Yesterday, the International Intellectual Property Alliance released its 2010 SPECIAL 301 REPORT ON COPYRIGHT ENFORCEMENT AND PROTECTION. The report notes that “its statement in the 2007 Special 301 report – submitted three years ago – remains, disappointingly, true today: “Canada remains far behind virtually all its peers in the industrialized world with respect to its efforts to bring its copyright laws up to date with the realities of the global digital networked environment. Indeed, even most of the major developing countries have progressed further and faster than Canada in meeting this challenge.”
The IIPA call to modernize the Canadian Copyright Act is one of a growing list of calls by domestic organizations and foreign governments such as the EU and the US which have demanded that we amend our laws to create a positive legal environment to combat counterfeiting and piracy and to foster the creative industries.
The executive summary in the IIPA report describes the defects in Canadian copyright law as follows:
“More than thirteen years ago, Canada played an important and positive role in negotiation of the WIPO Internet Treaties. But today, Canada stands virtually alone among developed economies in the OECD (and far behind many developing countries) in failing to bring its laws into compliance with the global minimum world standards embodied in those Treaties. In 2008, its government finally tabled a bill (Bill C-61) that would do part of the job of meeting global standards; but no action was taken on it. In 2009, government pledges to table a new bill went unfulfilled. While significantly flawed, particularly with regard to the role of service providers in combating online piracy, Bill C-61 is likely to provide a starting point for future consideration of copyright reform. Canada should be encouraged to enact a new version of the bill, with major flaws corrected and necessary improvements in several areas, this year. Canada’s enforcement record also falls far short of what should be expected of our neighbor and largest trading partner, with ineffective border controls, insufficient enforcement resources, inadequate enforcement policies, and a seeming unwillingness to impose deterrent penalties on pirates. Canada’s parliamentary leadership and government, at the highest levels, have acknowledged many of these deficiencies, but have done very little to address them. As a consequence, the piracy picture in Canada is at least as bleak as it was a year ago, and it is fast gaining a reputation as a haven where technologically sophisticated international piracy organizations can operate with virtual impunity. The fact that Canada, home to 0.5% of the world’s population, hosts 4 of the top 10 illicit BitTorrent sites in the world, speaks eloquently for itself. To underscore U.S. insistence that Canada finally take action to address the serious piracy problem it has allowed to develop just across our border, and that it bring its outmoded laws up to contemporary international standards, IIPA recommends that Canada be maintained on the Priority Watch List in 2010.”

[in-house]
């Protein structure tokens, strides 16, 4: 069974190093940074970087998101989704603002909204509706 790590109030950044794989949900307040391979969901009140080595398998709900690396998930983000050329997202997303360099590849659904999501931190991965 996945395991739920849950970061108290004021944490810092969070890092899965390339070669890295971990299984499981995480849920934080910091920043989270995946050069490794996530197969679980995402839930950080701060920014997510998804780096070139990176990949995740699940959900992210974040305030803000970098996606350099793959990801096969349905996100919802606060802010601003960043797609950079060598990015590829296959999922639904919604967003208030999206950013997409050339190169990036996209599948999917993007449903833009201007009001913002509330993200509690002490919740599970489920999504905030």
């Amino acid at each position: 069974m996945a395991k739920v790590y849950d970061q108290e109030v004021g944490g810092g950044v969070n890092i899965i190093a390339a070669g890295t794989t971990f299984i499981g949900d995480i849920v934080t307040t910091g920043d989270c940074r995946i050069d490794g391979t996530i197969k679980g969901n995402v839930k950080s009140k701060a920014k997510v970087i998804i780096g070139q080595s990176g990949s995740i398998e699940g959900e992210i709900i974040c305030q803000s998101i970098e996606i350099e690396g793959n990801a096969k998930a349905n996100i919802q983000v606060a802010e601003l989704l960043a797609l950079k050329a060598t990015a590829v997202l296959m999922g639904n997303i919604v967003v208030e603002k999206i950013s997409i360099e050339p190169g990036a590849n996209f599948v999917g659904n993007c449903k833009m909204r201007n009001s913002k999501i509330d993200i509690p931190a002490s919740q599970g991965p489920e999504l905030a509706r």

The IIPA set out the following actions for Canada to take to rectify the situation:
• Enact legislation bringing Canada into full compliance with the WIPO “Internet” Treaties (WIPO Copyright Treaty [WCT] and WIPO Performances and Phonograms Treaty [WPPT])
• Create strong legal incentives for Internet Service Providers (ISPs) to cooperate with copyright owners in combating online piracy
• Amend the Copyright Act to clarify the scope of the private copying exception for sound recordings
• Amend the Copyright Act to clarify liability for those who operate illicit file-sharing services, or whose actions are otherwise directed to facilitating, encouraging or contributing to widespread infringement
• Create criminal liability and penalties for counterfeiting offenses commensurate with what is provided in the Copyright Act
• Make legislative, regulatory or administrative changes necessary to empower customs officials to make ex officio seizures of counterfeit and pirate product at the border without a court order.
• Complete the process of making proceeds of crime legislation applicable to proceeds from the distribution, sale and importation of pirated goods, and make the other legal and policy changes to enforcement called for by parliamentary committees.
• Increase resources devoted to anti-piracy enforcement both at the border and within Canada
• Direct the Royal Canadian Mounted Police (RCMP), Canadian Border Services Agency (CBSA), and Crown prosecutors to give high priority to intellectual property rights enforcement, including against retail piracy and imports of pirated products, and to seek deterrent penalties against those convicted of these crimes.
For more information about the Copyright Modernization Act or Bill C-11 or copyright reform, see Change and the Copyright Modernization Act.